In this episode of the podcast, Tiffany Alfonseca and Kat chat about how she got into painting and what inspires her, including the drawings she made during the lockdown.
Tiffany talks about her work, which focuses on Afro-Latinx diasporic culture.
We also talked about Tiffany's hopes for the future as she finishes her education and what she hopes to experience in terms of diversity and inclusion in the art world. Tiffany is a Dominican-American mixed medium that creates vibrant and colorful artworks to celebrate her culture.
Tiffany Alfonseca (b. 1994) is a Bronx- based Dominican-American mixed media artist who creates vibrant and colorful artworks that celebrates Black and Afro-Latinx diasporic culture. Alfonseca continuously taps into her Afro-Dominican roots and leverages it as a conceptual cantilever that provides a dynamic framework for her artistic practice. Moreover, her work aims to visually articulate that the Black and Afro-Latinx diaspora does not exist within a monolith, but that these communities are a cultural cornucopia that is vast, varied, and complex. Alfonseca’s artwork is an intricate combination of beauty, diversity, and multilingualism that exemplifies the strength of the Black and Afro-Latinx diaspora.
Alfonseca primarily employs the act of painting and drawing as her artistic weapons of choice. She situates her subjects within bold and picturesque settings in an active pursuit of opportunities that explore the nuances of the communities in which she is immersed in. Through immersion and rumination, Alfonseca utilizes these experiences as reference material within her work as she toils to construct new narratives and build a universe that is reflective of her upbringing as a Dominican-American woman in the Bronx. These narratives harken towards dialogue about womanhood, colorism, class, family, ritual, and memory; all of which are building blocks in her creation of an ontological framework that is responsive to how she sees and experiences the world.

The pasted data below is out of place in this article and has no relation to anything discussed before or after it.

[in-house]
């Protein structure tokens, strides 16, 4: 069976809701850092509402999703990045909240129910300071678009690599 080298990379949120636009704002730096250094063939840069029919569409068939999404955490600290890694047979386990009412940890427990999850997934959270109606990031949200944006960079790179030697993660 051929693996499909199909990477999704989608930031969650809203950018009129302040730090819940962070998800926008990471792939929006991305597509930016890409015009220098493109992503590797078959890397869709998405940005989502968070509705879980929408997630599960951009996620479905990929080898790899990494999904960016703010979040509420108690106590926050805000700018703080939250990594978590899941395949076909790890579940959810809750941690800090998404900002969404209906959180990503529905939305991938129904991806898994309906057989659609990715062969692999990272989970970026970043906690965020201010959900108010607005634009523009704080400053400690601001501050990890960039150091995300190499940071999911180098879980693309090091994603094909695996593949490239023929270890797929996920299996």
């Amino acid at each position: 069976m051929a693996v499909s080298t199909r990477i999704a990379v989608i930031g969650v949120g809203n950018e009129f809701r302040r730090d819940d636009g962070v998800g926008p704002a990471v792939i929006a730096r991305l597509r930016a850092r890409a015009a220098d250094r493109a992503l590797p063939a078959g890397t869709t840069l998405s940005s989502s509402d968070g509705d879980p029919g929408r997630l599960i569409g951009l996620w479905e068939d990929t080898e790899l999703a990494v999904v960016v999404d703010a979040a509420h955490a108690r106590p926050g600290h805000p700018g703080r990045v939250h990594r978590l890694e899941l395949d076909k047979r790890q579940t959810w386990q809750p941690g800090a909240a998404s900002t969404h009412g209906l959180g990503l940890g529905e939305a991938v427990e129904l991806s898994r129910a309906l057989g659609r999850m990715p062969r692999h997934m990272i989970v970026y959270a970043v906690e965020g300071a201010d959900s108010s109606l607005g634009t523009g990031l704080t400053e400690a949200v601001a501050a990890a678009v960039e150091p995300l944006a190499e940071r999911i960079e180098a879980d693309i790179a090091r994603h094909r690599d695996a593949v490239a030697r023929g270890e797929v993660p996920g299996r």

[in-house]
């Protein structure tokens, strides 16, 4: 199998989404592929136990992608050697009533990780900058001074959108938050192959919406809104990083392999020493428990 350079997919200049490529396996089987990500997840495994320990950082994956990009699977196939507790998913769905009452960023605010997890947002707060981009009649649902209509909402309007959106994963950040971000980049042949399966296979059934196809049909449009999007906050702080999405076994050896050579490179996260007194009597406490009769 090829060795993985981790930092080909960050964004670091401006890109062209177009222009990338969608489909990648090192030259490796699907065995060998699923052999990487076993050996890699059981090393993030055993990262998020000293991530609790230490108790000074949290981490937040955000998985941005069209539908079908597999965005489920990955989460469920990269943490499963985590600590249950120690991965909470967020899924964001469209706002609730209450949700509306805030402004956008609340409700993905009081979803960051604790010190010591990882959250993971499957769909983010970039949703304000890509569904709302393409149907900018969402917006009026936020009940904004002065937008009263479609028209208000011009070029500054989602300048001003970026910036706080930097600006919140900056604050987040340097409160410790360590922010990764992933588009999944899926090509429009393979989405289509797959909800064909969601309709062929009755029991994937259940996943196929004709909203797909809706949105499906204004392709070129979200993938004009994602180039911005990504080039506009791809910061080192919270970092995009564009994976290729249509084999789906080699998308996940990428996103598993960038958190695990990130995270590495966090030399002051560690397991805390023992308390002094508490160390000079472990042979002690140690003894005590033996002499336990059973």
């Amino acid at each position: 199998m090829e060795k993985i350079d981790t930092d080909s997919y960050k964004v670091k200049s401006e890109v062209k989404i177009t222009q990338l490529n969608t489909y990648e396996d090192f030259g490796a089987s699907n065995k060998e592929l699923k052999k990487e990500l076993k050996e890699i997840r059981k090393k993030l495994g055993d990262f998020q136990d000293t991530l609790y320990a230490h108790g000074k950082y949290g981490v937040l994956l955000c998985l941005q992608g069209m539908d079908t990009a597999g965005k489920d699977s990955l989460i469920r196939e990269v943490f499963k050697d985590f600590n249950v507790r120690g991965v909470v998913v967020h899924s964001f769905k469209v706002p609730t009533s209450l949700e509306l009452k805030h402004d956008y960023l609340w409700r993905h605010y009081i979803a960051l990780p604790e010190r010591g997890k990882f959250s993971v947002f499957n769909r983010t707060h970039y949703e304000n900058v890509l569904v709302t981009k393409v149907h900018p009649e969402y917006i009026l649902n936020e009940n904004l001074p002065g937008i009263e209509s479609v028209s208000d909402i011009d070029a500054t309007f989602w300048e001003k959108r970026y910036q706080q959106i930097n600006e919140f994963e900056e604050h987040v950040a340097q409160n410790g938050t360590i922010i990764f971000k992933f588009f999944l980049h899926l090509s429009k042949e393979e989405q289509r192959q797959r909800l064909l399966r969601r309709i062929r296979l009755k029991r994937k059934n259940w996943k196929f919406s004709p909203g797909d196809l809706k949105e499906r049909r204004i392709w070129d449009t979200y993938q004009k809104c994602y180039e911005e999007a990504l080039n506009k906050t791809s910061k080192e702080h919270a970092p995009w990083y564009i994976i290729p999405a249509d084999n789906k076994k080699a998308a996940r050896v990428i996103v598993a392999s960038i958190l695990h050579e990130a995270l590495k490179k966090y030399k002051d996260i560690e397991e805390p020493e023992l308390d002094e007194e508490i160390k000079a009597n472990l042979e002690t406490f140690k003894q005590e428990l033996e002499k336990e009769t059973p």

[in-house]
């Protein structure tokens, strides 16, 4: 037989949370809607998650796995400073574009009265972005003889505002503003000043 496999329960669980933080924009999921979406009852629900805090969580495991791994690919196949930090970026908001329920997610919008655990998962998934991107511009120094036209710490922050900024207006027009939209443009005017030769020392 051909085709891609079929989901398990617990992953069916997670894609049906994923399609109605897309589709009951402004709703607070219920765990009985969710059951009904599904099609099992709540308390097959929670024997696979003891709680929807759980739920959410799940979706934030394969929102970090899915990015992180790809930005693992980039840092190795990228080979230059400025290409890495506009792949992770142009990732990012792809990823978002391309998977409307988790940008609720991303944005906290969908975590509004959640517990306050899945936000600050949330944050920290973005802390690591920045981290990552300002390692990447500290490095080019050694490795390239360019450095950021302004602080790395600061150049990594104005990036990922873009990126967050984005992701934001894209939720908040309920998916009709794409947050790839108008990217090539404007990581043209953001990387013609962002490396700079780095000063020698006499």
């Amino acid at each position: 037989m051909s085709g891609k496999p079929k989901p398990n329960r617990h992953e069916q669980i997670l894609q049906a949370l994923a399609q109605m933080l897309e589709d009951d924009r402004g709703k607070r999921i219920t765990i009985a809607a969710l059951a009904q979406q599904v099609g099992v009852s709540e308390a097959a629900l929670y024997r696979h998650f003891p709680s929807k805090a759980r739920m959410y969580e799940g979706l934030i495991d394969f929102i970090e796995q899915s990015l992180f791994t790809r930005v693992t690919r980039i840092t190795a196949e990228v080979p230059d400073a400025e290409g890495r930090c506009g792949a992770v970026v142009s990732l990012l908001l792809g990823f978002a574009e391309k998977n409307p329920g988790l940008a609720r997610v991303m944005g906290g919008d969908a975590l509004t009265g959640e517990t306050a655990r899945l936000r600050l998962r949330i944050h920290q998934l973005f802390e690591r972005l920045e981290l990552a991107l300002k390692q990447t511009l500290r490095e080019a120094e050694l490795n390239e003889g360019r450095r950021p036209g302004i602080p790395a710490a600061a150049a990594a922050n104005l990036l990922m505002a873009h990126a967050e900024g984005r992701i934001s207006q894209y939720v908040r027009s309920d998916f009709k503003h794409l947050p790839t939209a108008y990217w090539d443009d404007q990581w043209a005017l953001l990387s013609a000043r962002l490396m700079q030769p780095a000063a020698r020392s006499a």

Alfonseca’s approach to artmaking is catalyzed by her desire to tussle with W.E.B. DuBois’ philosophy of “double consciousness” in order to illustrate that containing multitudes is part of what makes Black and Brown communities and their experiences unique. While analyzing questions of identity and race, Alfonseca depicts subjects that are strong, graceful, and exuding agency in a world that wants to deny their existence. Her work honors the humanity of the Black and Afro-Latinx experience in a way that is declarative and reassuring. When you consider a history where Black and Brown bodies are constantly on guard, Alfonseca work serves as a safe space teeming with beauty and joy.